Many of us are uncomfortable with silence and so we speak to fill the space. Notice if you have a tendency to fill the space and don’t be afraid to pause in conversations.
T: Tune in to your body.
When in conversation, it can be easy to lose touch with your own feelings. In mindful conversations, you’re invited to be present to the other person’s non-verbal signs and also maintain some awareness of your own feelings and body sensations.
This can be particularly helpful in difficult conversations where you might be emotionally triggered. By staying aware of your own emotional state, you can respond more effectively to others, especially when you’re under pressure.
I: Invite a non-judgmental attitude.
Our minds have a tendency to constantly judge others. This judging mind stems from our ancient survival instincts: we are constantly scanning for danger in our environment. However, we can be quick to judge others in conversation, and this closes our capacity to really see the person as they are.
O: Observe your mind’s tendency to drift.
During mindful conversations, we are using the other person as the object of our meditation. Just as our attention wanders during meditation, when you notice your mind has drifted away from the conversation, gently bring your attention back to the words or physical presence of the other person.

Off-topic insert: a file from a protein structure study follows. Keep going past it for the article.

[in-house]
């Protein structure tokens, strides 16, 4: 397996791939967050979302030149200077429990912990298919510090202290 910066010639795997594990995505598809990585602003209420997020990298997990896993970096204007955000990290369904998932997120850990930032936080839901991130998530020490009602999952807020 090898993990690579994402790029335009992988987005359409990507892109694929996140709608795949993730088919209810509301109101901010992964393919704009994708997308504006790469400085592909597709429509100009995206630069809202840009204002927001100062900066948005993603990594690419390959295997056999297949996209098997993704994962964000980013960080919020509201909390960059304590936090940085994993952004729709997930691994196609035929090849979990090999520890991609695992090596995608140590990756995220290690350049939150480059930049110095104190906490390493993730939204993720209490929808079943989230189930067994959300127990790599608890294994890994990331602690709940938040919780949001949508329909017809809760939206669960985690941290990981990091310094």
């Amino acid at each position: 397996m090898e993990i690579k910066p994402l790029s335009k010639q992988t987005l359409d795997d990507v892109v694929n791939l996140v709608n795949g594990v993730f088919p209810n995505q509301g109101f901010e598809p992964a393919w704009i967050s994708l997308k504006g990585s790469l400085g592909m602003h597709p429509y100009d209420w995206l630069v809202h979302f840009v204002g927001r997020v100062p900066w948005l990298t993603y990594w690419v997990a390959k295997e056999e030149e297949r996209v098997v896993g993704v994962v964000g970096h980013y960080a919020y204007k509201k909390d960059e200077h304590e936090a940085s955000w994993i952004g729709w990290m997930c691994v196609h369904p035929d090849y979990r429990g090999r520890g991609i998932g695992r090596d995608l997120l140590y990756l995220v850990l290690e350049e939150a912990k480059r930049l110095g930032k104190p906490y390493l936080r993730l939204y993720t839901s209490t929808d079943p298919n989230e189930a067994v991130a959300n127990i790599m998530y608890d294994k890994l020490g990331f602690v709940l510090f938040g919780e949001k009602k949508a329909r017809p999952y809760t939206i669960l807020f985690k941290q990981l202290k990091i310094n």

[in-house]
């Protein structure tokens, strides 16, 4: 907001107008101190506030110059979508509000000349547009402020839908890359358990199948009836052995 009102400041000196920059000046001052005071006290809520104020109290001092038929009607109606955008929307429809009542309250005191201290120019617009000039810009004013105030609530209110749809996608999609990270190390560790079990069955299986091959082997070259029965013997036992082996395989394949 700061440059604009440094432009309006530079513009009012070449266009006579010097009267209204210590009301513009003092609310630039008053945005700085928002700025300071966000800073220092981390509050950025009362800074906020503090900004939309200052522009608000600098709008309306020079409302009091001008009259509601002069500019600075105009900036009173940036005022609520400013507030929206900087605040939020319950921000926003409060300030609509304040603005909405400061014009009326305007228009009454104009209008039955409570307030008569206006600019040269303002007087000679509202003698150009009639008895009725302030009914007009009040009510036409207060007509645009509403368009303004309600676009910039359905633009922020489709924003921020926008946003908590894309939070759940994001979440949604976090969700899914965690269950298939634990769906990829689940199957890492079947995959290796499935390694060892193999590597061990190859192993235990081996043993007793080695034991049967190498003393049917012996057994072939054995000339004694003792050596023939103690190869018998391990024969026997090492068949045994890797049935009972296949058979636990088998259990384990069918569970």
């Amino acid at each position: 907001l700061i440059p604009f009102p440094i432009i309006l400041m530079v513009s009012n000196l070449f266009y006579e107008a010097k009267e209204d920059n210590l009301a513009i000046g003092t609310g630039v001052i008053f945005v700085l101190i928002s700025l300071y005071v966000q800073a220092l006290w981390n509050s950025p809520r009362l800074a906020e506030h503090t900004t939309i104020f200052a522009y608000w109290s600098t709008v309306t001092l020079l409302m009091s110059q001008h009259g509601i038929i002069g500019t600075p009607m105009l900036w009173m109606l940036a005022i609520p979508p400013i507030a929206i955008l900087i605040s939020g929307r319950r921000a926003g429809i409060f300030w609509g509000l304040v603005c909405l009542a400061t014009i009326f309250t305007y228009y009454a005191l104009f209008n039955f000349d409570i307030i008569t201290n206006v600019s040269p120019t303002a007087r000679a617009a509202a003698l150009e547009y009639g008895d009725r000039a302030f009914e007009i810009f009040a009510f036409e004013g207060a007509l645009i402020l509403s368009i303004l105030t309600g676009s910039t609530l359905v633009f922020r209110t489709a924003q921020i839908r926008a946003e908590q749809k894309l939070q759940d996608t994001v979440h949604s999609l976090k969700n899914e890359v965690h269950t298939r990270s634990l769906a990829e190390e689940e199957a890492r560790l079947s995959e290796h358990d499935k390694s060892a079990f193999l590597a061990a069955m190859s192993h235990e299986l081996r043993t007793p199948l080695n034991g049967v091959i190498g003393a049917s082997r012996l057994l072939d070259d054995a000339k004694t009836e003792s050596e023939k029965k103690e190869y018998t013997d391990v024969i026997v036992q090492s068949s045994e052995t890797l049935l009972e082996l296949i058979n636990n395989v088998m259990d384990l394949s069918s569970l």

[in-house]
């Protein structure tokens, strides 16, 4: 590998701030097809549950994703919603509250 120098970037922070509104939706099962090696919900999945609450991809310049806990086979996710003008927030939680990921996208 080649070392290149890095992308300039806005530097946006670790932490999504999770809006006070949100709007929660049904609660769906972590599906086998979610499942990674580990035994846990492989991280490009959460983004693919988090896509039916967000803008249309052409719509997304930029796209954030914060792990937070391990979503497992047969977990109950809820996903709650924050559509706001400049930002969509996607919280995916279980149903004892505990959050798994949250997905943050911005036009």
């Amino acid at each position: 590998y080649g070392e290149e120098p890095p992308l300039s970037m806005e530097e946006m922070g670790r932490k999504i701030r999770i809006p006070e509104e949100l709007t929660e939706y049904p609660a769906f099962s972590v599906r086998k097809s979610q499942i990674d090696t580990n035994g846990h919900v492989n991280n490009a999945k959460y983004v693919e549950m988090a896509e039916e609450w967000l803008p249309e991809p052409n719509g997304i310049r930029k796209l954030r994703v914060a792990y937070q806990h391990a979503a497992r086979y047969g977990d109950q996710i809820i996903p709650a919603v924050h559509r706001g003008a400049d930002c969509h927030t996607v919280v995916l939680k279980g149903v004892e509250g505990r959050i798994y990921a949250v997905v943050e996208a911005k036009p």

N: Notice when you feel emotionally triggered.
Conversations are a complex exchange between people, and without realising it, we can be emotionally triggered by people’s words or responses.
Pay particular attention to the feeling of being triggered while in conversation with others.
By maintaining a sense of your emotional state throughout conversations, you are better resourced to respond wisely to challenging interactions.
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Watch Elise's conversations with four leading well-being experts: Shauna Shapiro, Linda Graham, Frank Osteseski, and Jon Kabat Zinn.